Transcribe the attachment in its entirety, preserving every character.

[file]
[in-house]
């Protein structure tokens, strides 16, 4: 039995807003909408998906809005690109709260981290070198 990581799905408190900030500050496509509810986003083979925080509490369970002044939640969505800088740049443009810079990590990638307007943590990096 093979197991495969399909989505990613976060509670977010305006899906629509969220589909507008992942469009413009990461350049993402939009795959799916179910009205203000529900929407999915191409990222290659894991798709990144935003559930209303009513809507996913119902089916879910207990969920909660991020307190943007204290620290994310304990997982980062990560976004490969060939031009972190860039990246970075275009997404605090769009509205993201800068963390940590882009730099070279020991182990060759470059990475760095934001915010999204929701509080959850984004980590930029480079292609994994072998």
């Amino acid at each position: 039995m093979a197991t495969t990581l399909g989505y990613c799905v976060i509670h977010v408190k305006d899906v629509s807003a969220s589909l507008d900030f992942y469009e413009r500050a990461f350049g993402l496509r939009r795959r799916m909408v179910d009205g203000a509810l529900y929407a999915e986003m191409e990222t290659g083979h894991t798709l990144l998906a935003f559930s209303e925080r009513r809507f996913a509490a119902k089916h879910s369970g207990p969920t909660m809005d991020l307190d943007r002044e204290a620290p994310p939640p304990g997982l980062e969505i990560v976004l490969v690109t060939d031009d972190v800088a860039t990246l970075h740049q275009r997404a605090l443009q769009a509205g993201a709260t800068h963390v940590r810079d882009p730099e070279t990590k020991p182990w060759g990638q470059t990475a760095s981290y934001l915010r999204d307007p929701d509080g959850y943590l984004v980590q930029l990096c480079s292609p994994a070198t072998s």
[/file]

[in-house]
């Protein structure tokens, strides 16, 4: 039995807003909408998906809005690109709260981290070198 990581799905408190900030500050496509509810986003083979925080509490369970002044939640969505800088740049443009810079990590990638307007943590990096 093979197991495969399909989505990613976060509670977010305006899906629509969220589909507008992942469009413009990461350049993402939009795959799916179910009205203000529900929407999915191409990222290659894991798709990144935003559930209303009513809507996913119902089916879910207990969920909660991020307190943007204290620290994310304990997982980062990560976004490969060939031009972190860039990246970075275009997404605090769009509205993201800068963390940590882009730099070279020991182990060759470059990475760095934001915010999204929701509080959850984004980590930029480079292609994994072998």
């Amino acid at each position: 039995m093979a197991t495969t990581l399909g989505y990613c799905v976060i509670h977010v408190k305006d899906v629509s807003a969220s589909l507008d900030f992942y469009e413009r500050a990461f350049g993402l496509r939009r795959r799916m909408v179910d009205g203000a509810l529900y929407a999915e986003m191409e990222t290659g083979h894991t798709l990144l998906a935003f559930s209303e925080r009513r809507f996913a509490a119902k089916h879910s369970g207990p969920t909660m809005d991020l307190d943007r002044e204290a620290p994310p939640p304990g997982l980062e969505i990560v976004l490969v690109t060939d031009d972190v800088a860039t990246l970075h740049q275009r997404a605090l443009q769009a509205g993201a709260t800068h963390v940590r810079d882009p730099e070279t990590k020991p182990w060759g990638q470059t990475a760095s981290y934001l915010r999204d307007p929701d509080g959850y943590l984004v980590q930029l990096c480079s292609p994994a070198t072998s």